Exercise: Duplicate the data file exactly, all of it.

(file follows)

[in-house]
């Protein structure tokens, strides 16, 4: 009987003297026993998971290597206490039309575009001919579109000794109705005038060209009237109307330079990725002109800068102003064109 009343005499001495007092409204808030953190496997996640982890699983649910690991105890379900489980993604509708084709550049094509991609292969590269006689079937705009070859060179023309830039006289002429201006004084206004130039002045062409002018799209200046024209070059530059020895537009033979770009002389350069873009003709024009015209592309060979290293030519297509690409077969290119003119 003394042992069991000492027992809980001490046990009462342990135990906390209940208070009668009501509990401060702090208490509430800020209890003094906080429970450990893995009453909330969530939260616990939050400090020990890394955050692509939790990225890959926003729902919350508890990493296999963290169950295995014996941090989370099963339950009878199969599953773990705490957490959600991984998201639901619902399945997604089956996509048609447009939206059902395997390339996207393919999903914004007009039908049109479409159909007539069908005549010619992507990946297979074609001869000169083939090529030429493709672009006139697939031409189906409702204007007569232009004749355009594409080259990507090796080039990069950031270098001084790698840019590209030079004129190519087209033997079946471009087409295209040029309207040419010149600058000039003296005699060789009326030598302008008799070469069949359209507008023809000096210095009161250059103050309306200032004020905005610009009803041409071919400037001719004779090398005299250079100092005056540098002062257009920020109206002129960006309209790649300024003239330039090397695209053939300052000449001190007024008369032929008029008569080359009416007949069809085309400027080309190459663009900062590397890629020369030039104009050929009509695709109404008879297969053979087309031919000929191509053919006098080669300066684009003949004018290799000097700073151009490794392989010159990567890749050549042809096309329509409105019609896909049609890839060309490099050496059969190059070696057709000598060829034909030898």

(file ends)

[in-house]
């Protein structure tokens, strides 16, 4: 009987003297026993998971290597206490039309575009001919579109000794109705005038060209009237109307330079990725002109800068102003064109 009343005499001495007092409204808030953190496997996640982890699983649910690991105890379900489980993604509708084709550049094509991609292969590269006689079937705009070859060179023309830039006289002429201006004084206004130039002045062409002018799209200046024209070059530059020895537009033979770009002389350069873009003709024009015209592309060979290293030519297509690409077969290119003119 003394042992069991000492027992809980001490046990009462342990135990906390209940208070009668009501509990401060702090208490509430800020209890003094906080429970450990893995009453909330969530939260616990939050400090020990890394955050692509939790990225890959926003729902919350508890990493296999963290169950295995014996941090989370099963339950009878199969599953773990705490957490959600991984998201639901619902399945997604089956996509048609447009939206059902395997390339996207393919999903914004007009039908049109479409159909007539069908005549010619992507990946297979074609001869000169083939090529030429493709672009006139697939031409189906409702204007007569232009004749355009594409080259990507090796080039990069950031270098001084790698840019590209030079004129190519087209033997079946471009087409295209040029309207040419010149600058000039003296005699060789009326030598302008008799070469069949359209507008023809000096210095009161250059103050309306200032004020905005610009009803041409071919400037001719004779090398005299250079100092005056540098002062257009920020109206002129960006309209790649300024003239330039090397695209053939300052000449001190007024008369032929008029008569080359009416007949069809085309400027080309190459663009900062590397890629020369030039104009050929009509695709109404008879297969053979087309031919000929191509053919006098080669300066684009003949004018290799000097700073151009490794392989010159990567890749050549042809096309329509409105019609896909049609890839060309490099050496059969190059070696057709000598060829034909030898």